I bought a copy of The Hunger Games today. I was going to get it from the library, but there are three copies there with over 65 holds on those three copies. So, I relented and went to the bookstore. (As an aside, there are really only three bookstores left in town that are worth noting. I went to the one closest to the house.) There was quite a display of at least three different versions of the book: hardback, trade paperback and the movie tie-in. I didn't want hardback so I looked at the trade and the tie-in. Based on pricing alone, I bought the trade paperback which was three bucks less (cover price) than the tie-in. I see no reason to buy the tie-in just to have the movie cover if it's more expensive. Weird marketing plan there.

While I was in the bookstore, I went to the so-called Science Fiction section. I say so-called because about 80% of the section was fantasy or urban fantasy, 10% was HALO or Star Wars books and the remaining 10% was actual SF which consisted mostly of Orson Scott Card Ender novels and some Frank Herbert and Philip K. Dick. That's all. It makes me a little crazy that there's not much SF out there. I know it's only one store and certainly not representative of what's going on in the 'real' world, but maybe it's time for Fantasy to have its own section. What do you think?

Don't get me wrong, I think Urban Fantasy is a subgenre that deserves to be recognized. It used to be that it was horror because it tended to involve vampires and werewolves and other supernatural things. I guess the word horror scared people off, because once it became Urban Fantasy, wow. Horror is a whole other genre now that still includes H.P. Lovecraft and now Joe Hill and even Richard Matheson, but I'd argue that even Stephen King wrote Urban Fantasies back in the day. I don't understand the distinction, I guess. Is Urban Fantasy really Horror Lite?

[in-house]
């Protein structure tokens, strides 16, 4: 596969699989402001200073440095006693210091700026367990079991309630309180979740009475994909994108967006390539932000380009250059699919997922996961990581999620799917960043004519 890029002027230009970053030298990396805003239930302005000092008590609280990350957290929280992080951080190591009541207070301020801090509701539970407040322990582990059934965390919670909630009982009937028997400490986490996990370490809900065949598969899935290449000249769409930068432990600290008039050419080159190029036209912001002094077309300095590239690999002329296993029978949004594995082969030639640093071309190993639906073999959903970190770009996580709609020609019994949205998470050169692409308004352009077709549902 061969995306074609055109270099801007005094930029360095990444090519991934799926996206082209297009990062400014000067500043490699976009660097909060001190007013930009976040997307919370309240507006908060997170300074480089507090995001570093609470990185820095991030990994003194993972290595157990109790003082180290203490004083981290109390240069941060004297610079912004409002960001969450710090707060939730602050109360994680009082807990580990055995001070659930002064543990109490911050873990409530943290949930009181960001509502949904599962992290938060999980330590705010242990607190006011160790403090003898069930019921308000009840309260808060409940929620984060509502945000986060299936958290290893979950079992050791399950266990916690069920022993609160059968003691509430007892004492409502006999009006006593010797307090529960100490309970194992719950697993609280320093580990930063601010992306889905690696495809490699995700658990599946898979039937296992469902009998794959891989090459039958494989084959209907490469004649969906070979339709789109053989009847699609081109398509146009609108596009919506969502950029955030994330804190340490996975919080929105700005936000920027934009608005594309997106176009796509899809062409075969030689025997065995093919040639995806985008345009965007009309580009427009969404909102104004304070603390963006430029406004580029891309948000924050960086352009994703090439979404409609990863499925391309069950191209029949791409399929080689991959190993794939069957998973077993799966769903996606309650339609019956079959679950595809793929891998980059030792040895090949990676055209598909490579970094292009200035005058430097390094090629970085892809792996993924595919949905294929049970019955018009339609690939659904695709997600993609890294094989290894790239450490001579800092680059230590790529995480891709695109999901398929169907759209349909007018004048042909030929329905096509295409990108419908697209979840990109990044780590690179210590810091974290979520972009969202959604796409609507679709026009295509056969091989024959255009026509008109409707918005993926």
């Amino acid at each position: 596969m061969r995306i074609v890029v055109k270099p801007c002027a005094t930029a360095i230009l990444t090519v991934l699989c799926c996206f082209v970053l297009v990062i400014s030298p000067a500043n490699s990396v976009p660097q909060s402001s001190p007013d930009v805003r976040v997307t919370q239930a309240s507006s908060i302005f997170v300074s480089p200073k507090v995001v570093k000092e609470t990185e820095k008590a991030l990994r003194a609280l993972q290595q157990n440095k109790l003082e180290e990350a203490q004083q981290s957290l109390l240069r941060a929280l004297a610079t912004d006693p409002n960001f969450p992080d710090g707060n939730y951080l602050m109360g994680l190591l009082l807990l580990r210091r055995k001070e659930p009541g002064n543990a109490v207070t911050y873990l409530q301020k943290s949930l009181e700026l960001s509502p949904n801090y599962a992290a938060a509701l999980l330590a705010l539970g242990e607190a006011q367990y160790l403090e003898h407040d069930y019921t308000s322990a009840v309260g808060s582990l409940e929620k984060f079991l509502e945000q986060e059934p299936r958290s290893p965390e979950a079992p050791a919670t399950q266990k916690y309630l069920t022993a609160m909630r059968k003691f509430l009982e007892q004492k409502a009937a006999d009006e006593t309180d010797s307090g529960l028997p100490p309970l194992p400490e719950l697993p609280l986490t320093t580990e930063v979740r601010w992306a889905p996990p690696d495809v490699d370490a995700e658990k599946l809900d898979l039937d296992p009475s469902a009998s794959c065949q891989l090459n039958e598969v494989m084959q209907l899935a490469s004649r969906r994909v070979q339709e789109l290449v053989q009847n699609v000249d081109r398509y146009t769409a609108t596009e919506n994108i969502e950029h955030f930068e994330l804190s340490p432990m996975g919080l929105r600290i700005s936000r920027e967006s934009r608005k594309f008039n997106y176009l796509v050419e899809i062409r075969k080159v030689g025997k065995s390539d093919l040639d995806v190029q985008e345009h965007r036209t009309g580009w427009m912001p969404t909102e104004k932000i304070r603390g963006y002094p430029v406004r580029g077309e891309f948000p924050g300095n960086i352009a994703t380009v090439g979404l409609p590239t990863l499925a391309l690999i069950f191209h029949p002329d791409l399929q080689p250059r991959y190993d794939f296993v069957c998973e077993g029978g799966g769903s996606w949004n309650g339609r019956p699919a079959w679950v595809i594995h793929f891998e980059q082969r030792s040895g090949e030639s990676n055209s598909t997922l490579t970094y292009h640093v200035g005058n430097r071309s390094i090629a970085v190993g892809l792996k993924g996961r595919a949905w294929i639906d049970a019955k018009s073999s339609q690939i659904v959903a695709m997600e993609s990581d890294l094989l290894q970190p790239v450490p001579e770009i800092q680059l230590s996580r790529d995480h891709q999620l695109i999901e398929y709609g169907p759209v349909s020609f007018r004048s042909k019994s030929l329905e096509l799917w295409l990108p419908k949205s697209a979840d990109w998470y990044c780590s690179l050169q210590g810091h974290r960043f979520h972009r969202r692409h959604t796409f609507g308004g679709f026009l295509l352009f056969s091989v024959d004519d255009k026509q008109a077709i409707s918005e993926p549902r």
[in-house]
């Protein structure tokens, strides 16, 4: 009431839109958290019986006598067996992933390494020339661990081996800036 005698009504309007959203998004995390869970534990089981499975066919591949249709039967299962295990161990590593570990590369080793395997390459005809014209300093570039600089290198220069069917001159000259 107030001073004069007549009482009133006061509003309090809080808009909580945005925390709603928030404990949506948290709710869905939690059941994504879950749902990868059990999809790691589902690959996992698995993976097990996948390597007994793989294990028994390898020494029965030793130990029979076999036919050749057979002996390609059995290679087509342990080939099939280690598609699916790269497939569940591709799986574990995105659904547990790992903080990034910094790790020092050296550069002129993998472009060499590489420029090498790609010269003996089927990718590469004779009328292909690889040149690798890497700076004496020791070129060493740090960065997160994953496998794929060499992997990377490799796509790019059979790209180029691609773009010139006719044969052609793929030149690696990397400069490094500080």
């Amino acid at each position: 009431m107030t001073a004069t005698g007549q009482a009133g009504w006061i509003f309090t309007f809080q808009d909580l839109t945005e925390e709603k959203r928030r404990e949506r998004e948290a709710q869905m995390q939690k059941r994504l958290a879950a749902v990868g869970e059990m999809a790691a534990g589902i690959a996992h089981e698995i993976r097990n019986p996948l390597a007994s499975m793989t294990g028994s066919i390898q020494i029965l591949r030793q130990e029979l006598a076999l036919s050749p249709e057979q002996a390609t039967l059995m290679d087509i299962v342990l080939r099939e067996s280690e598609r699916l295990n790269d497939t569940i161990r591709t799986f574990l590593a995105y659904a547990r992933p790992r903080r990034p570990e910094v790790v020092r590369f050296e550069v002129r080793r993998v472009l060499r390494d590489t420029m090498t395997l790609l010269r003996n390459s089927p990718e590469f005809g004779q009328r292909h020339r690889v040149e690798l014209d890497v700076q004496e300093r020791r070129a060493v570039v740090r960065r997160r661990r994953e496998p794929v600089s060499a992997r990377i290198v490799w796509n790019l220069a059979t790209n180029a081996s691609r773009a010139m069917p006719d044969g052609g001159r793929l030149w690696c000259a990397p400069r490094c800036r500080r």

However, while I was in the SF section, I stumbled on a copy of Thomas M. Disch's novel The Prisoner. Yep, it's that Prisoner. Disch is one of the acknowledged SF masters and this'll be the first of his books that I've read. I'm thinking of it as a gateway book to more SF.

The point I'm trying to make here is that even though The Hunger Games and Kraken and The Prisoner are on my radar, there are a ton of books that aren't, and they aren't on the radar of a lot of other people. What's stocked in the bookstores is what people will buy, though not necessarily read. That's why there's more UF than anything else in the SF section. If people went to this particular bookstore to look for a Science Fiction book they hadn't read but had heard about, would they find it? Will they just end up not even going to the bookstore and simply order the book online?

I'll be doing that, for sure, with two books that come out May 25th. I want to be sure that I'll be able to find these books because I want to read them. Bookstores will have to do a better job to keep me coming to them, but I have to tell them what I want and then they have to follow through. It's tough to stock a wide variety of genre when space is so limited and the foot traffic through the store is down so much. Both used book stores in my town are doing booming business both in buying and selling. The best part about both those stores is that I can shop genre books and get lost in there for a while. This bookstore didn't do that for me this time.

Look, I'm rambling. What I want you to understand is that when you go to a store and you don't find what you want, tell the cashier. Hopefully there's a line of communication that will reach the store manager and if enough people want the store to carry things they care about, it'll happen.

I hope. If the science of this doesn't work, maybe I am living in a fantasy world.